You’ve got to love entrepreneurial success stories. Take Ben & Jerry’s Ice Cream, for example. Ben Cohen and Jerry Greenfield started their ice cream empire with $8,000, a correspondence course in ice cream making, and a town short on ice cream vendors.
Then there’s Seth Goldman who started by brewing tea in his kitchen, storing it in Thermoses, and making a pitch to Whole Foods Market after five weeks of experimentation. He received an order for 15,000 bottles that day and his organic tea business, Honest Tea, was born.
Finally, there’s my good friend Joel’s cat-walking business. No, he hasn’t made his millions yet, but he’s working on it and does see promise: He met another cat owner who does walk his cat regularly.
What do all of these business owners have in common? Good tax planning. Today, let me share some year-end tax strategies for business owners.
1. Review your compensation mix
As we approach year-end, consider the optimal mix of salary and dividends for 2012. There’s no best answer here for everyone, but you should consider your personal marginal tax rate and that of your business, registered retirement savings plan (RRSP) contribution room (a salary of $132,333 in 2012 provides the maximum in contribution room for 2013), and provincial health or payroll taxes.
As a general rule, if you don’t need the cash and your company has a lower tax rate than you, consider leaving the cash in the corporation. Finally, if you live in Ontario, don’t forget about the new, high-earner tax on income over $500,000; you might consider deferring the payment of salaries, bonuses and dividends until the tax is repealed, which has been promised by the government.
2. Pay salaries to family members
If a family member has provided services to your business, consider paying them reasonable salaries or bonuses before year-end if they will pay less tax than you or your business. An individual can earn up to $10,822 in 2012 and pay no tax federally. So, your business can claim a deduction and there may be little or no tax owing by your family member. This strategy will also provide income to your family member to create RRSP contribution room, allow for child care deductions, and make contributions to the Canada Pension Plan if the hope is to collect CPP later.
3. Pay tax-free amounts where possible
If you own a corporation, there may be ways to withdraw funds from your company on a tax-efficient basis. Consider taking a repayment of loans you might have made to the corporation, paying yourself tax-free capital dividends if your company has a balance in its “capital dividend account” (which is the case most commonly when the company has realized capital gains in the past), returning “paid-up capital” that you’ve invested in the company, or paying yourself rent if the company occupies space in your home (this income could be offset by common expenses, such as a portion of mortgage interest, property taxes, utilities, repairs, etc.).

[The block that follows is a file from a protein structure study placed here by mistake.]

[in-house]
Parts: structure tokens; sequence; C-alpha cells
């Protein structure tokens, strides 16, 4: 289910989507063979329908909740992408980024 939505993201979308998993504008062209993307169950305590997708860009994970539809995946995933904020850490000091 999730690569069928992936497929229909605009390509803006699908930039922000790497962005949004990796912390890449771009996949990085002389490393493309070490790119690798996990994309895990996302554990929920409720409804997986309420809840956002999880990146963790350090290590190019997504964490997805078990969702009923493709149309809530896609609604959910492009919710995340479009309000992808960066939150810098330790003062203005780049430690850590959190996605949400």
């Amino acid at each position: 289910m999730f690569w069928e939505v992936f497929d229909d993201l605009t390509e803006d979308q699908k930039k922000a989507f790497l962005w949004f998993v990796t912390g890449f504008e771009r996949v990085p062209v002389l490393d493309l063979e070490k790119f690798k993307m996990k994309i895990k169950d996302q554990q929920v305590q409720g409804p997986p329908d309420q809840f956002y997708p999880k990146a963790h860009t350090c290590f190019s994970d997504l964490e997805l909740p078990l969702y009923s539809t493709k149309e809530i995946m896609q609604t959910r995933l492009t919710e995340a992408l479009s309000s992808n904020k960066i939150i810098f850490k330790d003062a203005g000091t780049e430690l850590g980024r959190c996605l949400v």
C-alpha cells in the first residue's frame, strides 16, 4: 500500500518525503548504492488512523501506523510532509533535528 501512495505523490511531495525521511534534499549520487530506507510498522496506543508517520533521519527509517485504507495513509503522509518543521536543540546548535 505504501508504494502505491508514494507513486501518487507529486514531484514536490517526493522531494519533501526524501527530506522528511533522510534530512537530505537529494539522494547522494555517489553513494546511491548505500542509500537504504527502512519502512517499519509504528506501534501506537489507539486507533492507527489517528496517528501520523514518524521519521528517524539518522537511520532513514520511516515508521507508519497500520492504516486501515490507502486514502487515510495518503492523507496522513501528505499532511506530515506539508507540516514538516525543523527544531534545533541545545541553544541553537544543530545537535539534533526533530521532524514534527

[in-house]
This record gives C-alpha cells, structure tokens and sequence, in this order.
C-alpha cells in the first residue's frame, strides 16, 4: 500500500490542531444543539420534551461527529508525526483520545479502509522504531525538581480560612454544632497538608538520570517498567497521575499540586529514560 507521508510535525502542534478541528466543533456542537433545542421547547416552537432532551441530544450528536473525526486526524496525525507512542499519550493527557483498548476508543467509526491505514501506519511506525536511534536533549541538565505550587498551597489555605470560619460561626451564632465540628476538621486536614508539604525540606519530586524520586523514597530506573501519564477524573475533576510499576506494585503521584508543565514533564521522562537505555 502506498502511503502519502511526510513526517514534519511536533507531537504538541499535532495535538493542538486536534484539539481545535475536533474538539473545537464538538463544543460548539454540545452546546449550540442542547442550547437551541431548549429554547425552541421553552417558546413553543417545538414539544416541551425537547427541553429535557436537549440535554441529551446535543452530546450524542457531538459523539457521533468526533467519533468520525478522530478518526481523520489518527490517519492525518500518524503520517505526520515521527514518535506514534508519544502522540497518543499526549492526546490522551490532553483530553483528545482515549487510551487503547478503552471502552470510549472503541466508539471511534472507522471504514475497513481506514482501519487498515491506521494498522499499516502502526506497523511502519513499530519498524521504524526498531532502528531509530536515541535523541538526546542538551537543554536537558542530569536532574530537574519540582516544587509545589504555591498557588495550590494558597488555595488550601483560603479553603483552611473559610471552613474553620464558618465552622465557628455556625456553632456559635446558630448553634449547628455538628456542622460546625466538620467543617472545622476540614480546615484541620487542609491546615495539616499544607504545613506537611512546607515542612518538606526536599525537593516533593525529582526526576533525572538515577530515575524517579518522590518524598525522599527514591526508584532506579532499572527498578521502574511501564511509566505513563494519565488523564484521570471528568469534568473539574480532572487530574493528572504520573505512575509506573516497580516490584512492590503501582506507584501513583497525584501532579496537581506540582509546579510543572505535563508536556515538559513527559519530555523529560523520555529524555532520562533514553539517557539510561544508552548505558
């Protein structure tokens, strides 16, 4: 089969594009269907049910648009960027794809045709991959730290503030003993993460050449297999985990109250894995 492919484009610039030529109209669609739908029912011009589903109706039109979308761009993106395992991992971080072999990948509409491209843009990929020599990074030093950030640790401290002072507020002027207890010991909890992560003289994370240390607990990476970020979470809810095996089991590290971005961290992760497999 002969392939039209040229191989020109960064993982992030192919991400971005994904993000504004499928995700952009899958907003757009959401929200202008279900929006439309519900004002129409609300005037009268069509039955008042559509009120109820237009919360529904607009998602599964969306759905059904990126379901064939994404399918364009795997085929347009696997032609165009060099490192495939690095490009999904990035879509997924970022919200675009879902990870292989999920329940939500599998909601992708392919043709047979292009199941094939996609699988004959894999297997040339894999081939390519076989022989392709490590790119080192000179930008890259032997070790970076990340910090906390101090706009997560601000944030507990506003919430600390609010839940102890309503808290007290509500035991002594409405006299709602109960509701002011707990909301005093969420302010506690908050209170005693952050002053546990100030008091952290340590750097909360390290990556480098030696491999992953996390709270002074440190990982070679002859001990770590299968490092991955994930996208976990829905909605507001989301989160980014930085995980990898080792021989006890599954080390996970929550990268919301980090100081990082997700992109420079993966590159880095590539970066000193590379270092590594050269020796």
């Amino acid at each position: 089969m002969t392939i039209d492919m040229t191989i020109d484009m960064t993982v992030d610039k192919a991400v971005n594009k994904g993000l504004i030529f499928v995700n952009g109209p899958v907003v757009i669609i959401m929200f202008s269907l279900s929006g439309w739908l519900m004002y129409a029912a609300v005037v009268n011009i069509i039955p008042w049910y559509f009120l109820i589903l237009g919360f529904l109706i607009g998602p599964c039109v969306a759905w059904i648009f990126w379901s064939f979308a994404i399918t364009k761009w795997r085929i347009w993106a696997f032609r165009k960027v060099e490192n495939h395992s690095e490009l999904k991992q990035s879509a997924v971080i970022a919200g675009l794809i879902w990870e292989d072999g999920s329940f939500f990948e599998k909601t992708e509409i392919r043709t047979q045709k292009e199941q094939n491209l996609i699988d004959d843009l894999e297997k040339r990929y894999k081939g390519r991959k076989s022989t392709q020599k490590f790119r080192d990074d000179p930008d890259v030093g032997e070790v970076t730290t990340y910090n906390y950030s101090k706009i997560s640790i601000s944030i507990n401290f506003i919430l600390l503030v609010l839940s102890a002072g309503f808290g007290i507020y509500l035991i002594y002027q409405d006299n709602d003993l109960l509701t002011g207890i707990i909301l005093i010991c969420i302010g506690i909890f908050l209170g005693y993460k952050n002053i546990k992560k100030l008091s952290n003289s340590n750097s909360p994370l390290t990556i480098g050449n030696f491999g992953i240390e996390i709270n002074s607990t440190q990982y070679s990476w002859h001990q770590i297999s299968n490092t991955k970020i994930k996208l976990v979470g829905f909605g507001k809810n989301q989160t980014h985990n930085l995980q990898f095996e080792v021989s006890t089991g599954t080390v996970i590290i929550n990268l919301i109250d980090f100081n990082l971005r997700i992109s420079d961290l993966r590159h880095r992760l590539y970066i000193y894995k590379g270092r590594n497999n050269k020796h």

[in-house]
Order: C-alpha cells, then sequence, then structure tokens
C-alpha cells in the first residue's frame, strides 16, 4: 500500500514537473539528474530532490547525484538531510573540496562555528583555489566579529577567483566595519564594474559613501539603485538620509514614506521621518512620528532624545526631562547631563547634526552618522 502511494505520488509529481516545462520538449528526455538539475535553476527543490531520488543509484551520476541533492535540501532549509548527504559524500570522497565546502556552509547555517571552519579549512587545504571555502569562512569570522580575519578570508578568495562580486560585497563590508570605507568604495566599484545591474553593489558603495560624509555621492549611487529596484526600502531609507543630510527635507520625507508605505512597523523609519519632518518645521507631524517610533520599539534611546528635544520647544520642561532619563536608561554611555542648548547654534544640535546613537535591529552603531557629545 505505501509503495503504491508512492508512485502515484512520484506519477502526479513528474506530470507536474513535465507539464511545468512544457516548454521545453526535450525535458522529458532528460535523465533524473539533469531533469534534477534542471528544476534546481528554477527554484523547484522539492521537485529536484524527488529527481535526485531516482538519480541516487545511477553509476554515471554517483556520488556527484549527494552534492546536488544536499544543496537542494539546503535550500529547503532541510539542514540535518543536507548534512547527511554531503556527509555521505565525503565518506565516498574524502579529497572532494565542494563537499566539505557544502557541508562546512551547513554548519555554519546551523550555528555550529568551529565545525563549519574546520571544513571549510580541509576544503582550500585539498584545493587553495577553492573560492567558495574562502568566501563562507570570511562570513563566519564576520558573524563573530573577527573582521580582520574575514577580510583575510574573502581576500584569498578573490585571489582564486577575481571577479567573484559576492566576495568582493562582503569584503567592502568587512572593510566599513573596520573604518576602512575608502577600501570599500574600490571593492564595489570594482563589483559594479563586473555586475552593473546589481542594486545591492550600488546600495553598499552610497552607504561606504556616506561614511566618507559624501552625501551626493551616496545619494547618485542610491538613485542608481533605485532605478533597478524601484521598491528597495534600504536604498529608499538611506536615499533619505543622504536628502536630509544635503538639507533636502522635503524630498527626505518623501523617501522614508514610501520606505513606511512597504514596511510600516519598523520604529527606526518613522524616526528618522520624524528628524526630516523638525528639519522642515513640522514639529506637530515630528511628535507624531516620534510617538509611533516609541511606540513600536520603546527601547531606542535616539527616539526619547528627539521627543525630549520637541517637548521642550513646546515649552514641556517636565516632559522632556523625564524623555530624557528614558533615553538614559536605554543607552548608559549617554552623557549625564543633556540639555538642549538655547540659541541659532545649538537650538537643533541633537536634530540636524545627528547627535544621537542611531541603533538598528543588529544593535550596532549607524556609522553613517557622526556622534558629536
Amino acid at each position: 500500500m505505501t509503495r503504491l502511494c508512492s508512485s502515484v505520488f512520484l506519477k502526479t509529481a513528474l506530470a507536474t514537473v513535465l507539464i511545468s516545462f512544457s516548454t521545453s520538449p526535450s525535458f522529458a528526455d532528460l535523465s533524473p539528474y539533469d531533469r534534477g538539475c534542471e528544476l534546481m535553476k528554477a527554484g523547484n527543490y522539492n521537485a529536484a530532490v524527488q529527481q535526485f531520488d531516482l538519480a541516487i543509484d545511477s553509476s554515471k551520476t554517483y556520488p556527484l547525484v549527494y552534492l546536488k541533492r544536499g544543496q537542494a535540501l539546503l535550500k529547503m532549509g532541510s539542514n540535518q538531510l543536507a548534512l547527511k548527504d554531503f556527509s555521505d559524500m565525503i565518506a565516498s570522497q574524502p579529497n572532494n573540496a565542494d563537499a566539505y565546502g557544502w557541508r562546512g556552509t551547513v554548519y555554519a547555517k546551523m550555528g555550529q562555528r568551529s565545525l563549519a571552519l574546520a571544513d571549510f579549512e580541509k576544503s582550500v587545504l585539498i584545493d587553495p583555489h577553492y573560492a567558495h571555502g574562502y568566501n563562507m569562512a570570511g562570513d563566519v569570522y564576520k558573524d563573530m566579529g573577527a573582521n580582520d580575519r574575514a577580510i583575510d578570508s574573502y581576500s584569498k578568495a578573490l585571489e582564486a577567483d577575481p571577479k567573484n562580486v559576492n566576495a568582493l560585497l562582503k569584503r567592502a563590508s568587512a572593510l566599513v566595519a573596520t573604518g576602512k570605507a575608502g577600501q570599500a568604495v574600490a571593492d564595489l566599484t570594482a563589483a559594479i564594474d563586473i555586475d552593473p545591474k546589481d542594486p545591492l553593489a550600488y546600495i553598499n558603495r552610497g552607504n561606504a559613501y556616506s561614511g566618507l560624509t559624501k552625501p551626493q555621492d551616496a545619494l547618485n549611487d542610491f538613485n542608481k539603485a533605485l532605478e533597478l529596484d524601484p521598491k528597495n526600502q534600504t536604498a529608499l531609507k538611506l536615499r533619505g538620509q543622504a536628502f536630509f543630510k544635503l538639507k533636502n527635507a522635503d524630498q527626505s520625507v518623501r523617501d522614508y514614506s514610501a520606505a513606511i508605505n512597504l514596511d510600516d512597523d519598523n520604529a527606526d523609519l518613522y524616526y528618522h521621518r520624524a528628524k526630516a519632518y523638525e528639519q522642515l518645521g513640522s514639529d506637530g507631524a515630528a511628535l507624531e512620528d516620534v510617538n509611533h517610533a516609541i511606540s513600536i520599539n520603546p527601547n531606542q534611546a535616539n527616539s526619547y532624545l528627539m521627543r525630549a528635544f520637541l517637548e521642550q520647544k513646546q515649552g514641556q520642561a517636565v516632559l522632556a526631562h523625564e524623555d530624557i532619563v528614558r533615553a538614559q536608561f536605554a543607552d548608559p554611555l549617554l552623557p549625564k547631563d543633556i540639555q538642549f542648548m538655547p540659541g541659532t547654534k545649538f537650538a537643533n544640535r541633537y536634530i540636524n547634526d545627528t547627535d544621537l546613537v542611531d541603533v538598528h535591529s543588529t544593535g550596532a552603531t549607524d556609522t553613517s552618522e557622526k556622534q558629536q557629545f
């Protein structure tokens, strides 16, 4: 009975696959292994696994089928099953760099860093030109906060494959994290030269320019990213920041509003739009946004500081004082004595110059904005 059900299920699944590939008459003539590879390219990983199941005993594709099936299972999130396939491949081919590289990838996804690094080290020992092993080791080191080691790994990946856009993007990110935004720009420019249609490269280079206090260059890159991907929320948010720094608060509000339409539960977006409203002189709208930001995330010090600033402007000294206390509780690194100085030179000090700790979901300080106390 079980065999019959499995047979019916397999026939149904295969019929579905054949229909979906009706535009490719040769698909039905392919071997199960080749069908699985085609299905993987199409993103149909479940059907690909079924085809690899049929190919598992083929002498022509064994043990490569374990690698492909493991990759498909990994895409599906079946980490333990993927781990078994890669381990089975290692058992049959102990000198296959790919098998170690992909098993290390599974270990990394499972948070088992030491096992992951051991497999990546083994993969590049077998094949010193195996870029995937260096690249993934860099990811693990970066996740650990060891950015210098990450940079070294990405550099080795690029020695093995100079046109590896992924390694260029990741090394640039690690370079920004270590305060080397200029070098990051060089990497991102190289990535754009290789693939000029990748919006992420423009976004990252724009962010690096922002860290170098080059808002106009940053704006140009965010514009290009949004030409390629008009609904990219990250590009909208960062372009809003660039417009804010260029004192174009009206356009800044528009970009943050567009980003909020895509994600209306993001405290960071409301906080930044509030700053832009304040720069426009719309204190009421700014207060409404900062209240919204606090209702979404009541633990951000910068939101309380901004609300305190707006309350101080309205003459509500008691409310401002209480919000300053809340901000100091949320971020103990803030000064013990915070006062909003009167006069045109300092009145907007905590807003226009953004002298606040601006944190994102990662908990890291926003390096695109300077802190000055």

4. Manage your shareholder loans carefully.
If you’ve lent money to your company, consider whether it makes sense to charge interest on those loans. This may be the case where the company needs deductions to keep its taxable income below the small business threshold ($500,000 federally) in order to keep its tax rate down.
And if you’ve borrowed money from your corporation, consider repaying those amounts to avoid paying personal tax on those loan amounts (in some cases it can make sense to borrow money to repay these loans; speak to a tax pro about other ideas).
5. Take steps to protect your business assets
If you own assets, such as real estate or intellectual property, that you use in your business, consider separating that ownership from your business operations by placing those assets in a holding company to protect them from creditors of the business. Also, if you have excess cash in your corporation, consider paying those amounts as dividends to a holding company and then lending the funds back on a secured basis if needed in the business operations. This will give your holding company a claim on the assets of the business, protecting those assets from third parties.
6. Time the purchase and sale of capital assets
Finally, if you’re purchasing capital assets, consider doing so, and putting those assets to use, before your business year-end to begin claiming capital cost allowance (CCA) sooner. If you’re selling capital assets, consider delaying the sale until after your year-end to claim CCA for one additional year.
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